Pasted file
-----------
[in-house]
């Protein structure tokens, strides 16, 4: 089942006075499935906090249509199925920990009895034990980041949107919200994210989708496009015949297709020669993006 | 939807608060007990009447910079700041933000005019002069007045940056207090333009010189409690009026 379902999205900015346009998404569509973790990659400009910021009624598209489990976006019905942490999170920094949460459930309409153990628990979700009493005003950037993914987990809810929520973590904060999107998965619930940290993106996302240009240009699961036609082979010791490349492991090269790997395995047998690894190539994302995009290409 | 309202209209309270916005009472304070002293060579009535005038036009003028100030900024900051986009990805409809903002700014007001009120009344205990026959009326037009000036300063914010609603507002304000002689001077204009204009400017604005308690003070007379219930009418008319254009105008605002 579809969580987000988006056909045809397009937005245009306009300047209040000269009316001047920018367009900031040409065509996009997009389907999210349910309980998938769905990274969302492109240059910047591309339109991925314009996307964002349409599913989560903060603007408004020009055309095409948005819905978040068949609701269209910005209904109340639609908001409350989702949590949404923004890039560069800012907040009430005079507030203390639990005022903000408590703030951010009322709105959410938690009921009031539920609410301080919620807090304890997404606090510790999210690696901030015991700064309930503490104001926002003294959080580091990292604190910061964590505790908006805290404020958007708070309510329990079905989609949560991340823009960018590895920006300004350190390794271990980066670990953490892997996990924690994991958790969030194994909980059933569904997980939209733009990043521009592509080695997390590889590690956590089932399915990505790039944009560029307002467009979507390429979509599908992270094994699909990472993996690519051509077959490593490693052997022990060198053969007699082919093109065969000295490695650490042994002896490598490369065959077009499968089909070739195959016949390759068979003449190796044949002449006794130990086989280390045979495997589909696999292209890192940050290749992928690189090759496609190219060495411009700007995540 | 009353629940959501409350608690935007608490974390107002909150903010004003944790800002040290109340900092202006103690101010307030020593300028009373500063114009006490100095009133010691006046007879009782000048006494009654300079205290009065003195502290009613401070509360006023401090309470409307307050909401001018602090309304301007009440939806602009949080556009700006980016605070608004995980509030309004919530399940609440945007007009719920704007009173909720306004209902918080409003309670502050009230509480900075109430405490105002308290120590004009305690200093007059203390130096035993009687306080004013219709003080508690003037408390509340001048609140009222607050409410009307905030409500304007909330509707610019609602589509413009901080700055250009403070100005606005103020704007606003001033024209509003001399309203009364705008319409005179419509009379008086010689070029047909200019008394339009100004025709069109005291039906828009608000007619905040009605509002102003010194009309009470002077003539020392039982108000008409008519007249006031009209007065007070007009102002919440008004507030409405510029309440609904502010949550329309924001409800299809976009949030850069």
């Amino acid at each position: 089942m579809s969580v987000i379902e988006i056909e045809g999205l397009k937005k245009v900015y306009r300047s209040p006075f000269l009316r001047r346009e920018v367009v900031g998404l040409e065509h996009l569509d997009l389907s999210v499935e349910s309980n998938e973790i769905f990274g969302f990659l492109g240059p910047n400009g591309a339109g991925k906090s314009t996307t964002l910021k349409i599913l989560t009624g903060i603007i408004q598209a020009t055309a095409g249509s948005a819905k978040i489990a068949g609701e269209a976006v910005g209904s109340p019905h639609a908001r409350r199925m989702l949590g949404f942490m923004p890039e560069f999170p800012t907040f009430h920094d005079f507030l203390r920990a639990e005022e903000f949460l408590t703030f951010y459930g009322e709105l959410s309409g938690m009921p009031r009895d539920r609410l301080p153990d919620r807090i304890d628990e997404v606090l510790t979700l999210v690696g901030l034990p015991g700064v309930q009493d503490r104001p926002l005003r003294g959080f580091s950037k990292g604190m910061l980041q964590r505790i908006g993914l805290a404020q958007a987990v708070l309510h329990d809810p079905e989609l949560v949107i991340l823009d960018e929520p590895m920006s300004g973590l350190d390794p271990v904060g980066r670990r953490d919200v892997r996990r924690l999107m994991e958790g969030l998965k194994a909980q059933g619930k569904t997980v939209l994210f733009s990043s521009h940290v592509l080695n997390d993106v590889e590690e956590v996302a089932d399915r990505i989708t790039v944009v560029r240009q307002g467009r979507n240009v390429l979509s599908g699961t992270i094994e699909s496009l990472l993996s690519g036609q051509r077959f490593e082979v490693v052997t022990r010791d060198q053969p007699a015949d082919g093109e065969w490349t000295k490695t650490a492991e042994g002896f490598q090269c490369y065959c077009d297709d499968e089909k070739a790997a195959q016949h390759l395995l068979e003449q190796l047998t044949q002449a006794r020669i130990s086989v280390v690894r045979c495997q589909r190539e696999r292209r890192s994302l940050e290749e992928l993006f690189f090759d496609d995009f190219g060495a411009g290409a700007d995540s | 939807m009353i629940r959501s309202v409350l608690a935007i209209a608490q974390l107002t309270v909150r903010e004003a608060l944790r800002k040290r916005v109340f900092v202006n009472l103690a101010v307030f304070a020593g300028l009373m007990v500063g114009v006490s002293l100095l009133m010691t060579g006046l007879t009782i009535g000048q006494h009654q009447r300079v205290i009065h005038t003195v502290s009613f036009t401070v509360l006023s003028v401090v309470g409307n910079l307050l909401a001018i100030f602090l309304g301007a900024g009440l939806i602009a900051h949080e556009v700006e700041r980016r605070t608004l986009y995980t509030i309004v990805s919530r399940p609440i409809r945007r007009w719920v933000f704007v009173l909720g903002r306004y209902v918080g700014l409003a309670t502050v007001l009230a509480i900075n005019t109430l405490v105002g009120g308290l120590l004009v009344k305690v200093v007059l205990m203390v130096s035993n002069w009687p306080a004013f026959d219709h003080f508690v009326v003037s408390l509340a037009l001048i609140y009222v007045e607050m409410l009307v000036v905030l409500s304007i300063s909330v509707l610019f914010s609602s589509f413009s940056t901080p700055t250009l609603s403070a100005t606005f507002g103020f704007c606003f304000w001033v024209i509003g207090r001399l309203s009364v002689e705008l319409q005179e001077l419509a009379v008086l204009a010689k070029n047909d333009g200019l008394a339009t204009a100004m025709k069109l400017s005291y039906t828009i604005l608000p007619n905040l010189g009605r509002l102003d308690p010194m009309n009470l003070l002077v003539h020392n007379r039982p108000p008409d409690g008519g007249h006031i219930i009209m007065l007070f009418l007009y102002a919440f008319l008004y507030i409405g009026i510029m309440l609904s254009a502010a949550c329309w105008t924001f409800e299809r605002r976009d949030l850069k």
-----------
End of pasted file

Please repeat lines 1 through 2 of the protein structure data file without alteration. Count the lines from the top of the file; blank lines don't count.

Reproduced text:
[in-house]
């Protein structure tokens, strides 16, 4: 089942006075499935906090249509199925920990009895034990980041949107919200994210989708496009015949297709020669993006 | 939807608060007990009447910079700041933000005019002069007045940056207090333009010189409690009026 379902999205900015346009998404569509973790990659400009910021009624598209489990976006019905942490999170920094949460459930309409153990628990979700009493005003950037993914987990809810929520973590904060999107998965619930940290993106996302240009240009699961036609082979010791490349492991090269790997395995047998690894190539994302995009290409 | 309202209209309270916005009472304070002293060579009535005038036009003028100030900024900051986009990805409809903002700014007001009120009344205990026959009326037009000036300063914010609603507002304000002689001077204009204009400017604005308690003070007379219930009418008319254009105008605002 579809969580987000988006056909045809397009937005245009306009300047209040000269009316001047920018367009900031040409065509996009997009389907999210349910309980998938769905990274969302492109240059910047591309339109991925314009996307964002349409599913989560903060603007408004020009055309095409948005819905978040068949609701269209910005209904109340639609908001409350989702949590949404923004890039560069800012907040009430005079507030203390639990005022903000408590703030951010009322709105959410938690009921009031539920609410301080919620807090304890997404606090510790999210690696901030015991700064309930503490104001926002003294959080580091990292604190910061964590505790908006805290404020958007708070309510329990079905989609949560991340823009960018590895920006300004350190390794271990980066670990953490892997996990924690994991958790969030194994909980059933569904997980939209733009990043521009592509080695997390590889590690956590089932399915990505790039944009560029307002467009979507390429979509599908992270094994699909990472993996690519051509077959490593490693052997022990060198053969007699082919093109065969000295490695650490042994002896490598490369065959077009499968089909070739195959016949390759068979003449190796044949002449006794130990086989280390045979495997589909696999292209890192940050290749992928690189090759496609190219060495411009700007995540 | 009353629940959501409350608690935007608490974390107002909150903010004003944790800002040290109340900092202006103690101010307030020593300028009373500063114009006490100095009133010691006046007879009782000048006494009654300079205290009065003195502290009613401070509360006023401090309470409307307050909401001018602090309304301007009440939806602009949080556009700006980016605070608004995980509030309004919530399940609440945007007009719920704007009173909720306004209902918080409003309670502050009230509480900075109430405490105002308290120590004009305690200093007059203390130096035993009687306080004013219709003080508690003037408390509340001048609140009222607050409410009307905030409500304007909330509707610019609602589509413009901080700055250009403070100005606005103020704007606003001033024209509003001399309203009364705008319409005179419509009379008086010689070029047909200019008394339009100004025709069109005291039906828009608000007619905040009605509002102003010194009309009470002077003539020392039982108000008409008519007249006031009209007065007070007009102002919440008004507030409405510029309440609904502010949550329309924001409800299809976009949030850069």